*Sears Tower: the Sears Tower is a block or two. On a clear, sunny day, one can't go wrong making a trip to the observation deck. The view stuns, and on a clear day, you can see Wisconsin. You will have to pay for this view, however.

*The Federal Reserve Bank of Chicago: perhaps a four or five block walk from CUS. After passing through a security scan, you may enter the Chicago Fed's money museum. Interesting, and best of all is the cost: free. Better yet: the Chicago Fed allows visitors to take home a small baggie of shredded money. Great souvenir for the kids, and it's also free. What a deal!

If you feel like walking to the Chicago Fed, a CTA Red Line El station is nearby. For a traveller just passing through, the El expands sightseeing options immensely. I used it to head for the Apple Store on Michigan Avenue, on the Magnificent Mile (I did have to walk a bit from the station, though). Because I have a .Mac account, the associates there were happy to let me plug my card reader into a top-of-the-line Mac, and upload my digital pictures for family and friends via a university-grade web pipe. Even if you don't have a Mac, the Apple store's display machines will let you surf the web and check webmail accounts at no charge. Darn near every Mac had someone doing precisely that while I uploaded my pictures. Free is good.

Model railroad buffs should plan on a visit to the Museum for Science and Industry, which is about a 40-minute bus ride across town. I got confused looking for the direct line's bus stop, and just winged it on another CTA bus line that dropped me a couple blocks away from the MSI. The ride and walk were worth it; among other exhibits, the MSI has a massive HO scale layout depicting the BNSF from Chicago to the West Coast, NYC&HRRR 999, and the cab backend of a PRR K-4. Like the Sears Tower, you'll have to pay for this.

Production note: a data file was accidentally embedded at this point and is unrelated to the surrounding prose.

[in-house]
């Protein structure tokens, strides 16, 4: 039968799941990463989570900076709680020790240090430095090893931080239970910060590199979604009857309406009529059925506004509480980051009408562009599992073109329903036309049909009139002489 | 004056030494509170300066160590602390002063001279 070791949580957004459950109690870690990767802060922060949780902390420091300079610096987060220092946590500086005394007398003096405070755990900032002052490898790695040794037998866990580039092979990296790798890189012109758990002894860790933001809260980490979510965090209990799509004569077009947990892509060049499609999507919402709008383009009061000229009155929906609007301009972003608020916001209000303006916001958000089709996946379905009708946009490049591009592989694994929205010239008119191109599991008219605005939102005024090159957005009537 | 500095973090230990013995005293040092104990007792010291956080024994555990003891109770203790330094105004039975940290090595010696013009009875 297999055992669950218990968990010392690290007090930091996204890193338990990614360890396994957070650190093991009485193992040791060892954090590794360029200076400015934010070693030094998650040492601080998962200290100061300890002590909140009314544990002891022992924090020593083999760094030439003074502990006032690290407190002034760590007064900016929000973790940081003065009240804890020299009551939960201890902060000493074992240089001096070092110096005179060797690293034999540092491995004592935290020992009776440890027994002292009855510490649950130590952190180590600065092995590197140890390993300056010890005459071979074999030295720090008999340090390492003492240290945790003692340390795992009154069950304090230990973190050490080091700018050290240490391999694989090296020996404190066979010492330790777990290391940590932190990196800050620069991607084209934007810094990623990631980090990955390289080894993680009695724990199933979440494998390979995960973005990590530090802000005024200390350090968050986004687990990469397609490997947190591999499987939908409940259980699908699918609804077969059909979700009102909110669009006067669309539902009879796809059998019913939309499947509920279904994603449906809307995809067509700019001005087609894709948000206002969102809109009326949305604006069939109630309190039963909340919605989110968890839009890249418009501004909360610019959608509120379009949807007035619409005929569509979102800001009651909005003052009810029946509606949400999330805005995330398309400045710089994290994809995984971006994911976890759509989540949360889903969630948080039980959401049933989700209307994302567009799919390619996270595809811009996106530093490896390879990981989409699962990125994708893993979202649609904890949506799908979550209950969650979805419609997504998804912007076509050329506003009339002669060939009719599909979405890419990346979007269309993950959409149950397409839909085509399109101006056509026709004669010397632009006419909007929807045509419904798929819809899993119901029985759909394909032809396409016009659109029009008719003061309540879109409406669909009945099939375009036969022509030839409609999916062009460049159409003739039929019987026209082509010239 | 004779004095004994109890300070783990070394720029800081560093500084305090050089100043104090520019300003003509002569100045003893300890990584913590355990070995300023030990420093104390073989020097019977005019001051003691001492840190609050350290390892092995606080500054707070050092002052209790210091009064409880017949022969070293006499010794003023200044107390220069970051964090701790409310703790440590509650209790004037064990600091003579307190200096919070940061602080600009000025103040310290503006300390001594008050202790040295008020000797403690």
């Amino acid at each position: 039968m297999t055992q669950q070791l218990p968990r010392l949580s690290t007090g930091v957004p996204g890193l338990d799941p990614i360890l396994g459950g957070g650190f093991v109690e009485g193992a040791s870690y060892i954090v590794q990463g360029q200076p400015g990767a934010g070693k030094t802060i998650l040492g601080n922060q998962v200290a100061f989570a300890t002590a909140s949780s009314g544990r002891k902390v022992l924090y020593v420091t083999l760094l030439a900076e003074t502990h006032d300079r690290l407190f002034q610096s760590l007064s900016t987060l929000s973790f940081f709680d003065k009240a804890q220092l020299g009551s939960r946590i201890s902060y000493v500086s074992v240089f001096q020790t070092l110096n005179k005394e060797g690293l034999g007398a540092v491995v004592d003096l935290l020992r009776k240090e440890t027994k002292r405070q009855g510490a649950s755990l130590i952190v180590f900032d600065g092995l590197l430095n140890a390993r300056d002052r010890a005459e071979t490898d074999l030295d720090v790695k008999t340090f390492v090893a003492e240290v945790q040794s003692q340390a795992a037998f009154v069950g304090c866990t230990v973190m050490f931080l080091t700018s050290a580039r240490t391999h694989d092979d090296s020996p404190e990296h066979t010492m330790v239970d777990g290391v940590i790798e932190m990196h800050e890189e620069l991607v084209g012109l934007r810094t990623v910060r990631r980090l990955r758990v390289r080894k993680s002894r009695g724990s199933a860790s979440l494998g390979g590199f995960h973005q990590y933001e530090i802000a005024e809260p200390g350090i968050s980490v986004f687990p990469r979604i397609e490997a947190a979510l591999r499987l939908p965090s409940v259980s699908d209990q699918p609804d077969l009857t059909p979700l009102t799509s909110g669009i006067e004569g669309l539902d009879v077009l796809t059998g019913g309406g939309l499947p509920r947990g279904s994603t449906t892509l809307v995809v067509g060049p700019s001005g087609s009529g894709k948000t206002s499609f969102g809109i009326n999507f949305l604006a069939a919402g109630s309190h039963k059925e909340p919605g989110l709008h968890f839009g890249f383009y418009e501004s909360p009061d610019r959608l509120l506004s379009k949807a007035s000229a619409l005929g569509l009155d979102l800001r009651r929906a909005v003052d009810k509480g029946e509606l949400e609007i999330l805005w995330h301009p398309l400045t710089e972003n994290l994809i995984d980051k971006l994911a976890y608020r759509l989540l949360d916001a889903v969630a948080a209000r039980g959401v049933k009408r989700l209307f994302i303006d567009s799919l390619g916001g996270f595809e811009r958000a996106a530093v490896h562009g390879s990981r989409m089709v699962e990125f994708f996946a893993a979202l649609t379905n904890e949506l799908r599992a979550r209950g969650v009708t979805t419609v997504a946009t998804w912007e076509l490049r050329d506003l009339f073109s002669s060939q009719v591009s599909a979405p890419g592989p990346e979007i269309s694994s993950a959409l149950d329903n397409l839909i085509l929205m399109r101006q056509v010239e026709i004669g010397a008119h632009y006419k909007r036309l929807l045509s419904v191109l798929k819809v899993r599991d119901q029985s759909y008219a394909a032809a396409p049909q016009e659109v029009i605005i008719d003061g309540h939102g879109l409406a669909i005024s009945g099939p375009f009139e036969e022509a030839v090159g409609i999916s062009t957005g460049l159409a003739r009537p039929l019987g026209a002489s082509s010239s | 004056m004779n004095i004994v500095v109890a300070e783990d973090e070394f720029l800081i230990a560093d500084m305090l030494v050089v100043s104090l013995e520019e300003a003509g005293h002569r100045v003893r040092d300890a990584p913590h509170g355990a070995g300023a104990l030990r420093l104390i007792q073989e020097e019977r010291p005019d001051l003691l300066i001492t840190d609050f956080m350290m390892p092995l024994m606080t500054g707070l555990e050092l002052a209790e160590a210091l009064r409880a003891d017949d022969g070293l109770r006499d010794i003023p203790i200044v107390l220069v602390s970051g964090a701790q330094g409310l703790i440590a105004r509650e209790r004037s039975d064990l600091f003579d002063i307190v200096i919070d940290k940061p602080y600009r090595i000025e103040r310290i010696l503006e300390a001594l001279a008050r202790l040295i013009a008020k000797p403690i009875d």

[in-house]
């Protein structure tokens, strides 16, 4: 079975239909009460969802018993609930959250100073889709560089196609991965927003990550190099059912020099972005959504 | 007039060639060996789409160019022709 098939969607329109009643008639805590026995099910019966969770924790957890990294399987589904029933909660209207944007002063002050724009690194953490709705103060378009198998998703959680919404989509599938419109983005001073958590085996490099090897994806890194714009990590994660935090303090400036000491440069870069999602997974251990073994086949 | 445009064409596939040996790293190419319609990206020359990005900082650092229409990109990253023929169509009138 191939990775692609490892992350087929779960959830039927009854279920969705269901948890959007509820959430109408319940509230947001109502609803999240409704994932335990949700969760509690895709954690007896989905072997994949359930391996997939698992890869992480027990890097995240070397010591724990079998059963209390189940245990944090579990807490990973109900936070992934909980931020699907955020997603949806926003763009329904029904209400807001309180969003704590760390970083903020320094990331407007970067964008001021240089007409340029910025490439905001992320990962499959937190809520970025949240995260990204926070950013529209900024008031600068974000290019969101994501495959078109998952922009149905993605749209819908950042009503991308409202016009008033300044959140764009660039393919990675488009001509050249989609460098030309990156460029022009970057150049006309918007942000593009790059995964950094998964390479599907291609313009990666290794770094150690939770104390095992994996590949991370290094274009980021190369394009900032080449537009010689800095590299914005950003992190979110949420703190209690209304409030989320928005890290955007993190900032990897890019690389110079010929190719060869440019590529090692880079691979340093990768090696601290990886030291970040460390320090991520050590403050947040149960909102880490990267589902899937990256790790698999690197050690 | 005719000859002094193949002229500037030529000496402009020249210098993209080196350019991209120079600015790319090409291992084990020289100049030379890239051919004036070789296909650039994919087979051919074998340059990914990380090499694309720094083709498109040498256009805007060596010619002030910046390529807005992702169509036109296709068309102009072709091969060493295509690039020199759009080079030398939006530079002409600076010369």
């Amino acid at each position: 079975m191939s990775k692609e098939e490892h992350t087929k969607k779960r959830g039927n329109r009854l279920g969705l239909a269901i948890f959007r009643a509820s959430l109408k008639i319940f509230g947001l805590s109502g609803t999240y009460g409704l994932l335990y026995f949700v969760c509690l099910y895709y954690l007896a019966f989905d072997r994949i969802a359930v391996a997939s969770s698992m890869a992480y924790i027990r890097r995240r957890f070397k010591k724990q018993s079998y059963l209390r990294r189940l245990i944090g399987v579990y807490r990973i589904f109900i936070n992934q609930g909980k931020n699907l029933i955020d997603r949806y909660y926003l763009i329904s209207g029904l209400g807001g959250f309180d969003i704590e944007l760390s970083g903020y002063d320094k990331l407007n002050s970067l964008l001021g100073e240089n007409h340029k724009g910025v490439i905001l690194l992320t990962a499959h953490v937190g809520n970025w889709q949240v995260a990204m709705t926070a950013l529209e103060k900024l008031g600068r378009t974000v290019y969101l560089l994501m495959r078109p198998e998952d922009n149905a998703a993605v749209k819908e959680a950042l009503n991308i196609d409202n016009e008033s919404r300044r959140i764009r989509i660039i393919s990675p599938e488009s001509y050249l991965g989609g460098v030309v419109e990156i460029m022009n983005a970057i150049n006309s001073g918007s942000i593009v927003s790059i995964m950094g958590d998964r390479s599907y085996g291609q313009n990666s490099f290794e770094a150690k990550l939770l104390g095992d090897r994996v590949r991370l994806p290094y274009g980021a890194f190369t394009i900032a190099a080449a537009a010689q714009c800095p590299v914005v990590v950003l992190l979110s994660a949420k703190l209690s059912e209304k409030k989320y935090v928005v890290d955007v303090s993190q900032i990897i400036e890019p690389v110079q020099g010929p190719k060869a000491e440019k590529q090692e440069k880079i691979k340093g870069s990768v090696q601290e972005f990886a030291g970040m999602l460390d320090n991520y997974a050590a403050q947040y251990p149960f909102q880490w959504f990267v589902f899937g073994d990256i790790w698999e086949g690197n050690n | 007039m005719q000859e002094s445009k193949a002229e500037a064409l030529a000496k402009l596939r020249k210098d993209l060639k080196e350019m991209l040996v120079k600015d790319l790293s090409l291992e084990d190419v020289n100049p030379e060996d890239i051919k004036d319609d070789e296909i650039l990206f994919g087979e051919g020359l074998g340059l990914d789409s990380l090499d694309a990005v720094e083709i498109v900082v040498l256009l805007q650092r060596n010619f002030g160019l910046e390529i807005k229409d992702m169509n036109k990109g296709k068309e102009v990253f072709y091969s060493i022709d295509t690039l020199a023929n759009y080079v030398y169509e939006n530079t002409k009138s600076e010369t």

Iron Rations

As much as OTOL posters like and use the full diner on Amtrak trains, there are some of you out there, who, for whatever reason, won't be able to take advantage of them. Hopefully, these hints will help you out while travelling Amtrak through Chicago.

For the classic "trucker breakfast", Lou Mitchell's at 565 W. Jackson Street, can hardly be beat in terms of both price and convenience. In business since 1923, Lou Mitchell's, a classic diner/breakfast/coffee shop, brags about "Serving the world's finest COFFEE" on its neon sign, and "the best scrambled eggs in the city" on the menu. I'm not sure about the coffee claim -- I did serve overseas, after all -- but I won't dispute the bit about the eggs. A breakfast here should carry you through in fine style until dinner. Don't bother stopping here, however, if you're on a diet. The fresh donuts and cinnamon rolls will make you break it.

Sundries: the Walgreens drugstore chain is headquartered in Chicago, and their store in the Bank One building up the street from Chicago Union Station reflects it. The store not only has all the headache, allergy, or digestive medicine a traveller could need, it also has all the munchie food an American traveller could desire. If you need candy, chips, or canned vienna sausages to sustain you during the next leg of your train trip, this drugstore is hard to beat.